This is more common with bucks than does because of their higher levels of testosterone, but it can happen with does as well.

The Lopsided Scurs

The Lopsided Scurs

Of our current group of kids, the two bucklings have started growing lopsided scurs (which, I may need to use as a band name) and there is really nothing to be done about that except keep an eye on them.

As the scurs continue to grow, there is a possibility that they could curl around and grow right into the goats’ skull (which is bad).

If this threatens to happen, we would then need to trim the scur, a little at a time, to protect the goat from his own growth.

No bumps on this belfry

No bumps on this belfry

In the meantime, our does appear to have been successfully disbudded and the lopsided scurs sported by the bucklings, while undesireable, are insanely cute.

D'oh!

D’oh!

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About applewoodfarm

Restaurateur, farmer, bartender, beekeeper, friend, wife, mother, dog lover, cat tolerater, chicken hypnotizer, blogger, and sometime yogi
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5 Responses to That’ll Make You Horny

  1. ccm989 says:

    Anything being done to breed goats that are naturally horn-less?

    • A hornless goat (or “polled” goat) doesn’t occur naturally. Goats can be polled through genetic manipulation, but it isn’t recommended.

      A study from sometime around the mid-1940s connected the polling gene to hermaphrodism and potential birth defects. The breeding of polled goats to one another is similarly discouraged for the same reasons. That being said, the study is verging on 80 years old and not much new material has come out on it.

      And, like disbudded goats, polled goat are also susceptible to scurs.

      As much as I’d love to see goats evolve into naturally hornless creatures (to save both them and us from the disbudding process), I don’t imagine it will happen with the Boer-Saanans we currently keep.

  2. Denny144 says:

    Lopsided Scurs! I love it!

  3. Bill says:

    Let me offer a few words in defense of horns. We raise Boers and we’ve never de-horned a goat, nor has anyone else I know. It may be more important with dairy goats, but we’ve never had any issues created by horns, other than one goat who got her head stuck in the woven wire fence (twice!). We’ve had lots of goats over many years and only one who was dumb enough to do that (her time stuck in the fence may have been humiliating, but she was physically unharmed). Goats with horns (as long as they’re tame and unafraid of people) are also much easier to handle (our son called their horns “handles”). Having said all that, safety should be a primary concern so people should carefully assess their own situation, but in our case we’re pro-goathorns. Just my two cents worth…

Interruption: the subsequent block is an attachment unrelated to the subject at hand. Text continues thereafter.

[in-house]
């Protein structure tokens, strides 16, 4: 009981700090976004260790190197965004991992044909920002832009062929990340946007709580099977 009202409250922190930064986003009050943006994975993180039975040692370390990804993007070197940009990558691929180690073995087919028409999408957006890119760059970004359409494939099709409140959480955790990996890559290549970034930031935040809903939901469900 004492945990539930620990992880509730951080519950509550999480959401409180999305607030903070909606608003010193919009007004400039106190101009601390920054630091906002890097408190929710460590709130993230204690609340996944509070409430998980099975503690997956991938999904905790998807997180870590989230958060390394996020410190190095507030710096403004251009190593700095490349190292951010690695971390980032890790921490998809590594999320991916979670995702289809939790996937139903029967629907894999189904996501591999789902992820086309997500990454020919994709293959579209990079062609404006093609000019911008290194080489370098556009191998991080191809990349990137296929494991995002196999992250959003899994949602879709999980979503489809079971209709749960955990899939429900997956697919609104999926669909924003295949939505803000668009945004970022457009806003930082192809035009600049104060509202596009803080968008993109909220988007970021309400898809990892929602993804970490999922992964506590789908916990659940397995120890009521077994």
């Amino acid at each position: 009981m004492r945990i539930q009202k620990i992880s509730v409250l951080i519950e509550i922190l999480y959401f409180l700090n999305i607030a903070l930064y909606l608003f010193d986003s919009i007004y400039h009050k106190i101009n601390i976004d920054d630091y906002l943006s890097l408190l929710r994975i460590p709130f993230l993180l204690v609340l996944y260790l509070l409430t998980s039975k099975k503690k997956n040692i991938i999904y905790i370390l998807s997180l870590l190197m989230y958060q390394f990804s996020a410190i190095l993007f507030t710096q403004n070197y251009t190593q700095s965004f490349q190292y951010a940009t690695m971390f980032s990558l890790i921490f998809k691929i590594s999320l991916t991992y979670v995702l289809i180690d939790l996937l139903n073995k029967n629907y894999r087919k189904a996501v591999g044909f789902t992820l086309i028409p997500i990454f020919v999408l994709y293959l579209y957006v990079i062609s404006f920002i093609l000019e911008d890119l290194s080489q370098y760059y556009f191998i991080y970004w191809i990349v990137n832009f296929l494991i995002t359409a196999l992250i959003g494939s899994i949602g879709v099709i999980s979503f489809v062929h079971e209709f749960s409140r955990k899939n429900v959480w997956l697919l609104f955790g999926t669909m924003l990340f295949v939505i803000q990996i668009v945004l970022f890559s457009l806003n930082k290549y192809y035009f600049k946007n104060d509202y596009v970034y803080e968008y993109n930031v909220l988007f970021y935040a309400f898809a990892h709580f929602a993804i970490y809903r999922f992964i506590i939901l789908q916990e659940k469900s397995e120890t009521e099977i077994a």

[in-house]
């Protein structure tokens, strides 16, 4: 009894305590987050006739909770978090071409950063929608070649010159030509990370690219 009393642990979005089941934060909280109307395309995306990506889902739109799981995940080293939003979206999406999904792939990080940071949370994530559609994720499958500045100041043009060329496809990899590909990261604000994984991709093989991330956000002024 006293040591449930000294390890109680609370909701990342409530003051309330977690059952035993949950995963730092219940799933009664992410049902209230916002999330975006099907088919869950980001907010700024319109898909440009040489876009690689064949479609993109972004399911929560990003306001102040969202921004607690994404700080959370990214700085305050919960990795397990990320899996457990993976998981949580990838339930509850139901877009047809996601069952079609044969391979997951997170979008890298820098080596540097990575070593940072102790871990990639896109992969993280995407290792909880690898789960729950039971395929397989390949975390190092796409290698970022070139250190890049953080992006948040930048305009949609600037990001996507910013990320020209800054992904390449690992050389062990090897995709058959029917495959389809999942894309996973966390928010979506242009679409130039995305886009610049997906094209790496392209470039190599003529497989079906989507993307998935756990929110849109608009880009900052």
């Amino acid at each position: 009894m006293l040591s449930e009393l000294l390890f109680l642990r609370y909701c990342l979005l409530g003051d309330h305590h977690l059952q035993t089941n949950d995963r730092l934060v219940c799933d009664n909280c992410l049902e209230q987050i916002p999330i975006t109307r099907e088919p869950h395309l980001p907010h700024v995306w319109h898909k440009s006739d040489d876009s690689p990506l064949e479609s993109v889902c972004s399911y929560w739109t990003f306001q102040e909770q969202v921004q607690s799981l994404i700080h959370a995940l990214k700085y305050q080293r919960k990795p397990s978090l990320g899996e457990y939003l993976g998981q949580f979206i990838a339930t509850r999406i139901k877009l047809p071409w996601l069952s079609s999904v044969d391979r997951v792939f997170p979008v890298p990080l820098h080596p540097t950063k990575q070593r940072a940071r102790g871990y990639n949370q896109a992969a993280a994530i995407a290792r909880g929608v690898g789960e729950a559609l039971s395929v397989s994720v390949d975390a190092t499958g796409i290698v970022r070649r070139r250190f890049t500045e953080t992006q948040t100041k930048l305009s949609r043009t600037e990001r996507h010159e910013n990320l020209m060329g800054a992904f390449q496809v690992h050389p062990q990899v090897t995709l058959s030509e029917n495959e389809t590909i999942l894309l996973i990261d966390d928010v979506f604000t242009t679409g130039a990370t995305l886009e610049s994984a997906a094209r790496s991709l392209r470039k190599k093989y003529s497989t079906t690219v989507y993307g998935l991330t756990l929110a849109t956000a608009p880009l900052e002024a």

• That’s so nice to hear, Bill. Our friend who took Ramyu into her small herd also has all horned goats and doesn’t have much trouble. For us, the horned goats were WAY too challenging. Before Cindy died a few years ago, she would trap me against the wall between her horns when I came in to feed her. It wasn’t aggression, but it was crazy dangerous. Ramyu would Ram us, playing as though we were also goats, and every once in awhile, the ramming motion would start low and move upwards. Our fear of that movement becoming an unintentional GORE was profound, especially when the kids were in there. Trust me, if we felt comfortable with horns, we’d love nothing more than to let them stay!